He found himself sobbing uncontrollably whenever his thoughts returned to Willis. The kid next door was everyone's favorite kid. He had often told Sandy that if ever they would have a son, it would be nice to have a kid like Willis. He couldn't shake the enormity of what had happened from his mind. He sat still now for a long time. Maybe he would go to the police in the morning and explain the whole thing when he was rested. Better yet, he would write it down, exactly how it all happened, and make sure it was all correct. He shook his head. But nothing would bring back Willis.
He sat in the darkness for about an hour before getting up and switching on a light in the den. He walked to the bathroom and looked in the mirror and then washed his face in cold water. What would he tell Sandy? Or, should he tell Sandy? Could life go on and have him never mention the subject to anyone? Obviously not.
He was distracted by the sound of car doors slamming outside. Returning to the living room, he could see the white and red flashing lights spinning in the McCords' driveway next door. A tightness returned to his throat as he looked through the window. Two police cars sat in the McCords' circular driveway. He could make out the figures of three officers walking toward the door. The McCords were in for the shock of their life.
He gulped and then walked back into the den to wait for Sandy. This wasn't a bad dream. It would never go away. He had shot and killed Willis McCord.
He slumped into a recliner in the den, watching the reflection of the flashing lights on the wall in front of him. The two policecars were soon joined by a third. God damn that guy with the gun! If it hadn't been for him, he would have never fired his own. Still, he didn't feel that he had panicked. He reasoned it was a shoot-or-get-shot situation. Yes, he thought, I'd better write it all down.
He sat staring at the wall ahead of him until he heard the key turn in the lock of his own front door. That would be Sandy, home from the bridge club.
"Sandy, I'm here in the den." He steeled himself to appear normal. Sandy could read him like a book, but he would rather face her with the tragic story later if he could, much later.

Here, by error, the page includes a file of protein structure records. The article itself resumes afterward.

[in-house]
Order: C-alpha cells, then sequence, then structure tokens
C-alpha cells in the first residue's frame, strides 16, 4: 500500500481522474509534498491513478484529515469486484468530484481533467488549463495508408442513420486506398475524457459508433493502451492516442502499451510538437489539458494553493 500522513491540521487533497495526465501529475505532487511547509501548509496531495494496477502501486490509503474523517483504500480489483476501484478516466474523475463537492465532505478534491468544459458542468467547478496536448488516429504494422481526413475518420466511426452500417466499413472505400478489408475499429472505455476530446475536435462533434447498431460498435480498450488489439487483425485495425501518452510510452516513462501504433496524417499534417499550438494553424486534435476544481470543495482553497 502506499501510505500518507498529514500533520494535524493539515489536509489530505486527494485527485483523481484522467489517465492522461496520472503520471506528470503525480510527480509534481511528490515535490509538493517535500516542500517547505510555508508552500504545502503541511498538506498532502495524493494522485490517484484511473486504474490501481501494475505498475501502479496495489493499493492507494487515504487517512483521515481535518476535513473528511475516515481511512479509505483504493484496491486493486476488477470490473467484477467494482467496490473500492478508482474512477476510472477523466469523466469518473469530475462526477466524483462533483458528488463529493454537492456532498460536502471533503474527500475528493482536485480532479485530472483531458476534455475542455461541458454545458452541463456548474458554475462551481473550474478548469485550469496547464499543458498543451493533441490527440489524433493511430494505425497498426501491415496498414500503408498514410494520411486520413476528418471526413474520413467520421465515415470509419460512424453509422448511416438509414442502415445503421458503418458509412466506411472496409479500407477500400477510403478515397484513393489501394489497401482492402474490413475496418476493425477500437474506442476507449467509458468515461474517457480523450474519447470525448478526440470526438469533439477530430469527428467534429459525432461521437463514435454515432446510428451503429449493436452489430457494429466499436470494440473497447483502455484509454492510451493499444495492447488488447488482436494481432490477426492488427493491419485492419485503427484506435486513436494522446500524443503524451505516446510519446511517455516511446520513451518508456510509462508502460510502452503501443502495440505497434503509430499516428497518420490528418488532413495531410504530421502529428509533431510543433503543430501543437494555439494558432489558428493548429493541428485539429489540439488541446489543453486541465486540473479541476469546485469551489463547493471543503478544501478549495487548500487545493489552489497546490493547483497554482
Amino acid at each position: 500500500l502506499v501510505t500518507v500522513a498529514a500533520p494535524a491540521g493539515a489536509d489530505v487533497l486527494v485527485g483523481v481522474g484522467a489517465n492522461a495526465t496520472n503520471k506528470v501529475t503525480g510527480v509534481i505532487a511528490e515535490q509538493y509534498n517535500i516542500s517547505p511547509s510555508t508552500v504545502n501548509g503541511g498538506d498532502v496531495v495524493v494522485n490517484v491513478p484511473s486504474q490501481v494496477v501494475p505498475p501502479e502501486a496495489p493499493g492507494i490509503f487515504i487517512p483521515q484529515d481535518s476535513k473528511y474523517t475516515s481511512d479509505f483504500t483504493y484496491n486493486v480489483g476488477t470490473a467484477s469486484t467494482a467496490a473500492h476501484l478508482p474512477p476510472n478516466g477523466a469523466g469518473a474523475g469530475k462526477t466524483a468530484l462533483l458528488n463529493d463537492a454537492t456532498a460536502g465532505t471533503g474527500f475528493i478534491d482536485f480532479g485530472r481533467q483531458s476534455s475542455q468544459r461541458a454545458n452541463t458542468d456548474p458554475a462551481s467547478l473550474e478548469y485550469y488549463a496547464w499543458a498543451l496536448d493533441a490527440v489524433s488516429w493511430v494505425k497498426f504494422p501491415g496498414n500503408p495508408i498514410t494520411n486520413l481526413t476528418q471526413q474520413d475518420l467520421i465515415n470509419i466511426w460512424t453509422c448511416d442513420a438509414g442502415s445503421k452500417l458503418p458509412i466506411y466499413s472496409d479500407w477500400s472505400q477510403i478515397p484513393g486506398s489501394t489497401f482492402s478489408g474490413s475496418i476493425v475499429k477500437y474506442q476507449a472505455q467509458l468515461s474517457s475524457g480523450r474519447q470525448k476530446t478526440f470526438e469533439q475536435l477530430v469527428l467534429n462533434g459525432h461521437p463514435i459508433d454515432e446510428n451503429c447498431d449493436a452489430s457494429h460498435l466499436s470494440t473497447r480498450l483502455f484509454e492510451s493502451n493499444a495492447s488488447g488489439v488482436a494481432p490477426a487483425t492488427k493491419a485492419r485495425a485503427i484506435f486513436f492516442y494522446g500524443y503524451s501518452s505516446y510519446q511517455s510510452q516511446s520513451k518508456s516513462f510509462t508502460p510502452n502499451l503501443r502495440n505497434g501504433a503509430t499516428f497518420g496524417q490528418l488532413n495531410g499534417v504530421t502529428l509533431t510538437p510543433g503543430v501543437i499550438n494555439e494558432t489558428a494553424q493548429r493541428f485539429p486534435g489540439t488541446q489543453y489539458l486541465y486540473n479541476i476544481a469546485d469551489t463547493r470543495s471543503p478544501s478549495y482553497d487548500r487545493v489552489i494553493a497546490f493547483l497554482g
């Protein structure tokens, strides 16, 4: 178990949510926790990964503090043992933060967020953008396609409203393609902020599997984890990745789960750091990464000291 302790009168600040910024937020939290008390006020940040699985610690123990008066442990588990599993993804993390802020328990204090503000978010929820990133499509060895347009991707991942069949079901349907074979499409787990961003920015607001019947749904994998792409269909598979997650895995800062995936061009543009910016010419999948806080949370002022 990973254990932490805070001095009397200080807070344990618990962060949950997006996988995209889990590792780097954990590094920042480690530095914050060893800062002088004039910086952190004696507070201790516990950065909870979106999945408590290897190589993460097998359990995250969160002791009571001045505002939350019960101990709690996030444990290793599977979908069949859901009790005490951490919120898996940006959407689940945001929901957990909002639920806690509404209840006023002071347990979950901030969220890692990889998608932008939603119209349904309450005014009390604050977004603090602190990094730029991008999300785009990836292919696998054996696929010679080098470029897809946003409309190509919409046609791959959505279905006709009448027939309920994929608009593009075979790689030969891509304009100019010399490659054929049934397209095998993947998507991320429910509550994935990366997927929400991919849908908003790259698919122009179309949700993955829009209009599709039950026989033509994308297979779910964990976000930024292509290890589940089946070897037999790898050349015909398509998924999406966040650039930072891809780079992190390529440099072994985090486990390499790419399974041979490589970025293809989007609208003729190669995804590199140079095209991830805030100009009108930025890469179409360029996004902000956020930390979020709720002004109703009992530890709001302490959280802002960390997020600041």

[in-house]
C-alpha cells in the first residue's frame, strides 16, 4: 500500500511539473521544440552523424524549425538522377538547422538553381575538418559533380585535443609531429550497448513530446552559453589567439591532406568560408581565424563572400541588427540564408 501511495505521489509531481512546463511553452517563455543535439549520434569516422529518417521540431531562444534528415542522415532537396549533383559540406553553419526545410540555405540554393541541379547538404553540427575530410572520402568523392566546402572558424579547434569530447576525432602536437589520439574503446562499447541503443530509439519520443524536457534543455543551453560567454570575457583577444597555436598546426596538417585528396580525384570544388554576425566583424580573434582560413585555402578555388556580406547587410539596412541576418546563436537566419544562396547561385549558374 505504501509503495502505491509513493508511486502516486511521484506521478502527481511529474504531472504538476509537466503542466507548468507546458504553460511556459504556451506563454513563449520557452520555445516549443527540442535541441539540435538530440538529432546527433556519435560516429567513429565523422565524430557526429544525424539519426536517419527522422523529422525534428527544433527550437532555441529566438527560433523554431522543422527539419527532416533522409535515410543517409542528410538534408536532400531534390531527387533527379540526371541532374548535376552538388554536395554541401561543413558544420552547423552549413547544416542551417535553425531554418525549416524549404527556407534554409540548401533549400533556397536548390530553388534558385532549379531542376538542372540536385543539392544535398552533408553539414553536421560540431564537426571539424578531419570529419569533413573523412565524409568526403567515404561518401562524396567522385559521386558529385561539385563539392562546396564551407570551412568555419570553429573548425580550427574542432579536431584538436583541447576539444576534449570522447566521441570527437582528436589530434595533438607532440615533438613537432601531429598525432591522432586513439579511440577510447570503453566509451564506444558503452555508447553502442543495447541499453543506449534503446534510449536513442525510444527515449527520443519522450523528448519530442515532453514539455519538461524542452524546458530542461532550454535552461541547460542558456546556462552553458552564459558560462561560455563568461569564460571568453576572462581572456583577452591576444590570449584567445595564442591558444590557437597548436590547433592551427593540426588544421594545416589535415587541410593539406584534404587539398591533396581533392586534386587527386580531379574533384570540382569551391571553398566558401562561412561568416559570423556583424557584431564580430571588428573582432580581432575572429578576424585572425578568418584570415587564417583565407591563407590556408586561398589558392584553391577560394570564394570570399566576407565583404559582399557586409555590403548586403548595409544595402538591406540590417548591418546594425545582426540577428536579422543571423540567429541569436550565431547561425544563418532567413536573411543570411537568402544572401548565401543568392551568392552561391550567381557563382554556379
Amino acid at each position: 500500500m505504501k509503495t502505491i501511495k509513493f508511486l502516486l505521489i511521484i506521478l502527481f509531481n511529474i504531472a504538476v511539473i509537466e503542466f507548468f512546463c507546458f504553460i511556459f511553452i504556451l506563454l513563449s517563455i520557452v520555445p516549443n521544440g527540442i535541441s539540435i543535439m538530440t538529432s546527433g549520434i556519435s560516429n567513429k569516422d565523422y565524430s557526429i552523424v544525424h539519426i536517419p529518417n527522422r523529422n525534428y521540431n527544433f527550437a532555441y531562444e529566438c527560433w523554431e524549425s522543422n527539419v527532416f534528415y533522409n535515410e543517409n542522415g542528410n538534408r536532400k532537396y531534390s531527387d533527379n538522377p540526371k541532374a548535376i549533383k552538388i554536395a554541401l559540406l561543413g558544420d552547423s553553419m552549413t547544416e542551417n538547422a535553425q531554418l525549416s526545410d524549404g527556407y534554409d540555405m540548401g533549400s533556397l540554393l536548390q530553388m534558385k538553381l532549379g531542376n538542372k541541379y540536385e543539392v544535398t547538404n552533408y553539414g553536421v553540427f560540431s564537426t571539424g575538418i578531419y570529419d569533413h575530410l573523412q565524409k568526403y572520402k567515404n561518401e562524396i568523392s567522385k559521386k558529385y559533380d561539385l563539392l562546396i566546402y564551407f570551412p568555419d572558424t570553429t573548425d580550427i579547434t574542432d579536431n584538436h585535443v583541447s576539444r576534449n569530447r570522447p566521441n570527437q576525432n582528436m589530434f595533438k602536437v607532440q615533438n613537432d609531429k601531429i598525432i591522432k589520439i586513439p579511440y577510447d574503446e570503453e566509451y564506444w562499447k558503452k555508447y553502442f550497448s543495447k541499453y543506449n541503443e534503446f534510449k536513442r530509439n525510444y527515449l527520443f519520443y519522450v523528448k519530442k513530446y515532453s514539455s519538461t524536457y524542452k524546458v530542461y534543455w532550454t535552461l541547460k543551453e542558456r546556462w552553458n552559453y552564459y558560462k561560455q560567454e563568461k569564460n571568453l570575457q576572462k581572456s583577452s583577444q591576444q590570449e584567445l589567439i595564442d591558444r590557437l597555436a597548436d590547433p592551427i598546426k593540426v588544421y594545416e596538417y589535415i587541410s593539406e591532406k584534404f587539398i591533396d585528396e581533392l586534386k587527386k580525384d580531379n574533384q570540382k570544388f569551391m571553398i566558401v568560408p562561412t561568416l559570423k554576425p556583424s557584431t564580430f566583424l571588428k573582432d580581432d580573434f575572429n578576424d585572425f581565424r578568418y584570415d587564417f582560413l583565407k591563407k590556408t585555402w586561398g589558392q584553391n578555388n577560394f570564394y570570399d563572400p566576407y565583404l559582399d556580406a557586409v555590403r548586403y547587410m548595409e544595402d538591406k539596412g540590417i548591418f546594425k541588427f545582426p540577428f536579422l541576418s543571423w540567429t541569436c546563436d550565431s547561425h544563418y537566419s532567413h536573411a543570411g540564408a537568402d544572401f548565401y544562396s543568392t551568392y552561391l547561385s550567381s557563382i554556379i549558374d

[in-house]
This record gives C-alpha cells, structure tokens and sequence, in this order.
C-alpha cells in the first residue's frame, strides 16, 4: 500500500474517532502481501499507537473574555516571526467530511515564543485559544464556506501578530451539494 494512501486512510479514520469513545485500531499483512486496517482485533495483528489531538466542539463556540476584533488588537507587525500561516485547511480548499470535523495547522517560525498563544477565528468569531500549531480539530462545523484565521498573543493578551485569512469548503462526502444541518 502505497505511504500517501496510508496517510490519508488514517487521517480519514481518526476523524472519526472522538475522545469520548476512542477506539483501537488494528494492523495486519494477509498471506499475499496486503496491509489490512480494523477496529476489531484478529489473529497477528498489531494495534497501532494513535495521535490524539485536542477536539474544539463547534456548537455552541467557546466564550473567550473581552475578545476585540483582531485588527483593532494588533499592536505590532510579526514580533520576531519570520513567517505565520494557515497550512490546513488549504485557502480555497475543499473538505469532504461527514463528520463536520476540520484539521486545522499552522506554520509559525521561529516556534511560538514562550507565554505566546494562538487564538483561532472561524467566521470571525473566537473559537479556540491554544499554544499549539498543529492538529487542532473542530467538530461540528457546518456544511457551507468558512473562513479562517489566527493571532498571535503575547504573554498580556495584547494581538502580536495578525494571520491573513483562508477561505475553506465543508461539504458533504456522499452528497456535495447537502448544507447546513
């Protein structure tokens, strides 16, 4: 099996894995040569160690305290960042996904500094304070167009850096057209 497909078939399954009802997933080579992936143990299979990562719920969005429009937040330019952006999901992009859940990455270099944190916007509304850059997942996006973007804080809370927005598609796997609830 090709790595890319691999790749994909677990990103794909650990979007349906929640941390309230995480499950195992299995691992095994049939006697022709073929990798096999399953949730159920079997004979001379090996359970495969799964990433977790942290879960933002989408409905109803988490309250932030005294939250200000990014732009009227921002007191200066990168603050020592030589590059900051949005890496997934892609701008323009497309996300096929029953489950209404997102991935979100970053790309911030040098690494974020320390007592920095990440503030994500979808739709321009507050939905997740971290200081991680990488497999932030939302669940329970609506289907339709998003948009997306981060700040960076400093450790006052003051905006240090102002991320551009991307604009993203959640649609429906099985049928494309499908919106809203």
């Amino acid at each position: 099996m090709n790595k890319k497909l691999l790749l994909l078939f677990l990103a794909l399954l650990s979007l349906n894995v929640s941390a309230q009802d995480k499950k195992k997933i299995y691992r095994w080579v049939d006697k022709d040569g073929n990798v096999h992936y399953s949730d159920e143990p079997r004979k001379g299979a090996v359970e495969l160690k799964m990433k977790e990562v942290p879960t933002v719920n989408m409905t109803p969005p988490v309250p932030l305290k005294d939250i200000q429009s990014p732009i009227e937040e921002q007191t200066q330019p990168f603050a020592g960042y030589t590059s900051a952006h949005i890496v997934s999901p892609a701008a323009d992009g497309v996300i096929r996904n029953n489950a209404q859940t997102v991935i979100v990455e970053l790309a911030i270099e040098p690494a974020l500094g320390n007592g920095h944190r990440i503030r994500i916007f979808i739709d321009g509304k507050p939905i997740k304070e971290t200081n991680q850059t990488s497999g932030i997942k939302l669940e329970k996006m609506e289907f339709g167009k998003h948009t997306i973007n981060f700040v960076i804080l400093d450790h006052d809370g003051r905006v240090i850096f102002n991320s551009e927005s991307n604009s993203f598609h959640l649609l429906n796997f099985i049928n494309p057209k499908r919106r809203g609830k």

"Cliff, what's going on at the McCords' house? There are police cars all over the place."
"I ... don't know. I just noticed them a few minutes ago. Maybe they heard a prowler or something." He walked over to the window and stood next to Sandy, looking at the police cars. "How was the old bridge game?" He noticed a slight waver in his voice.
"Dolores and I absolutely slaughtered them. In fact it turned into quite a cat fight. You, my dear, would have been greatly amused." Sandy put her arms around him and hugged him. "Cliff, we are so lucky. We had to listen to all of Marnie's problems. She and Sam are on the rocks. On top of all that, she kept making stupid bids until Alice completely lost her cool. I think I'll put the bridge club on hold for awhile." She kissed him, and then changed the subject.
"How was the coin show? Did you buy the AMERI?"
Cliff pulled away from her, trying to compose himself. Lying to Sandy was a difficult thing to do. "Oh, yes!" he replied, trying to feign enthusiasm. "I ... I bought it at my price."
"Good! Now you will be fit to live with." Sandy was distracted by another flashing light outside. "Oh, look, another police car. What can be going on?"
Cliff stood watching with her at the window, grateful for thedim light. He could feel his eyes becoming moist again. "I ... I don't know. I guess you'll find out all about it from Adrienne in the morning." Adrienne McCord had a much closer relationship with Sandy than he had with Alex. Alex traveled a lot, but Sandy and Adrienne had become close neighbors over the years. "Sandy, I'm beat, I think I'll turn in if you don't mind."
"Oh, really? I'd think you'd be all excited, wanting to celebrate the crazy old AMERI." She kissed him intensely, trying to provoke a response.
He nodded his head toward the McCords' driveway. "I guess I'm a little nervous. I wonder what in the hell is going on over there."
Sandy stared at the flashing lights and shook her head. "I've never seen anything like that before. I'll call Adrienne in the morning. I hope it's nothing about Willis. I don't see his red Corvette anywhere."
Cliff just shook his head slowly, fearful of speaking. He could feel himself start to shake at her mention of Willis.
In bed, Cliff feigned sleep as he lay turned away from Sandy, staring out the window. Their bedroom was on the opposite side of the house from the McCords, but as his eyes grew accustomed to the darkness, he could see the faintly pulsating reflection of the flashing lights on the tall trees. He thought of the missing AMERI for the first time since Sandy's casual mention of it. It seemed of such small importance now. He would have to file a theft report with the police. Did he dare? He would have to think very carefully about what he would tell them.
Again he started to sweat as he stared out the window, and fought the impulse to get out of bed, drive to the police station, and tell the whole story Bob Tucker came to mind. He was the only lawyer he knew well. He made up his mind to call him in the morning and tell him about the whole thing. Yes! That was what he would do. He would call Bob Tucker after he wrote it all down.